"People wouldn't give to a charitable foundation if they knew that its leaders endorsed the sexual abuse of minors and religious prostitution," said Penn, who helped start the foundation before leaving the Family in 1998.

Larry Corley, executive director of the foundation, said his organization funds many "independent projects around the world."

"There is no relationship, period," he said. "It is not a front for the Family. It is not tied to the Family."

Former members say the vast majority of projects funded by the foundation are run by the Family. Two children's programs, including one which was based in San Francisco, were run by one-time cult members who had faced separate allegations of child sexual abuse.

All six officers listed on Internal Revenue Service documents filed by the foundation last year have ties to the cult, according to those who have left the sect.

One of them, Angela Smith, who is listed as a member of the foundation's board of directors, was killed on Jan. 8 in Tucson, apparently by Ricky "Davidito" Rodriguez. Rodriguez was the son of Karen "Maria" Zerby, who was married to Berg until he died in 1994 and is now the Family's chief prophetess and spiritual leader.

Rodriguez, who defected from the cult in 2000, was born into the sect in 1975 and raised to join his mother as one of the "two witnesses" to usher in the apocalyptic "end time" battles foretold in the Bible's Book of Revelation.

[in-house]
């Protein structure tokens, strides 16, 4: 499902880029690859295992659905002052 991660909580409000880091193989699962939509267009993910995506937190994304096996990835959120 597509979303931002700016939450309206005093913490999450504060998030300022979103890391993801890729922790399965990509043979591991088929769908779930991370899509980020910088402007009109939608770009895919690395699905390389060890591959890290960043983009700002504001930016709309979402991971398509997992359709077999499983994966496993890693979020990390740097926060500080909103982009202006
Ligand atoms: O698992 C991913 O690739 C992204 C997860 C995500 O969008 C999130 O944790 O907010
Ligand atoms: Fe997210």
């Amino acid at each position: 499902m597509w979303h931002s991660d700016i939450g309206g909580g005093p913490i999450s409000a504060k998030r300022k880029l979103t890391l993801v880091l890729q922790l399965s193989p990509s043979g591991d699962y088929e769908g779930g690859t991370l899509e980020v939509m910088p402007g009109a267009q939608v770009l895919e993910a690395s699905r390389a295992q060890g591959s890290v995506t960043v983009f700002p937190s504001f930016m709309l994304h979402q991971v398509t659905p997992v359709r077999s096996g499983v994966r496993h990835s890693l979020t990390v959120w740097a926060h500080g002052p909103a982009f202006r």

In a chilling videotape shot the night before Smith's murder, Rodriguez said he planned to torture Smith, his former nanny, to get information about the whereabouts of his mother and her current husband, Peter "King Peter" Amsterdam.

The whereabouts of Zerby, Amsterdam and other top cult leaders have been unknown for years. Rodriguez blamed them and other sect leaders for years of sexual and spiritual abuse he and other children suffered while they were growing up in the sect.

But after driving all night through the Arizona desert toward Southern California, Rodriguez stopped in the Riverside County town of Blythe, just across the California border, and shot himself in the head.

Just before leaving the cult, Rodriguez lived at the Family Care Foundation headquarters at Brookside Farm, a four-acre spread along Marron Valley Road in Dulzura, a small town east of San Diego.

"Ricky was never part of Family Care Foundation," Corley said. "He passed through briefly."

In addition to Smith and Corley, who is identified by Penn and other defectors as a longtime member of the Family, the four other officers listed on the foundation's IRS forms are:

-- Grant Montgomery, the program director and highest paid official with the Family Care Foundation. He is the former "prime minister" and third- ranking leader of the Family International, according to Penn and other former members.

-- Dr. Chris Mlot, the foundation treasurer and board member. She is a longtime member of the sect, and shown on property records as the owner of one of the Family's properties in Escondido.

-- Cheryl Brown, a member of the foundation board. Penn said Brown, whose birth name is Kathleen Fowler, is another longtime member of the cult and is a registered domain owner of the sect's Web site,

-- Kenneth L. Kelly, the brother of Amsterdam, whose birth name is Steven Douglas Kelly. Kelly co-owns Family property with Mlot, and according to Penn, is closely tied to the sect and has several children with Mlot.

Despite those deep connections, Family spokesman Claire Borowik said the sect "has no say or vote on the activities of the Family Care Foundation board. "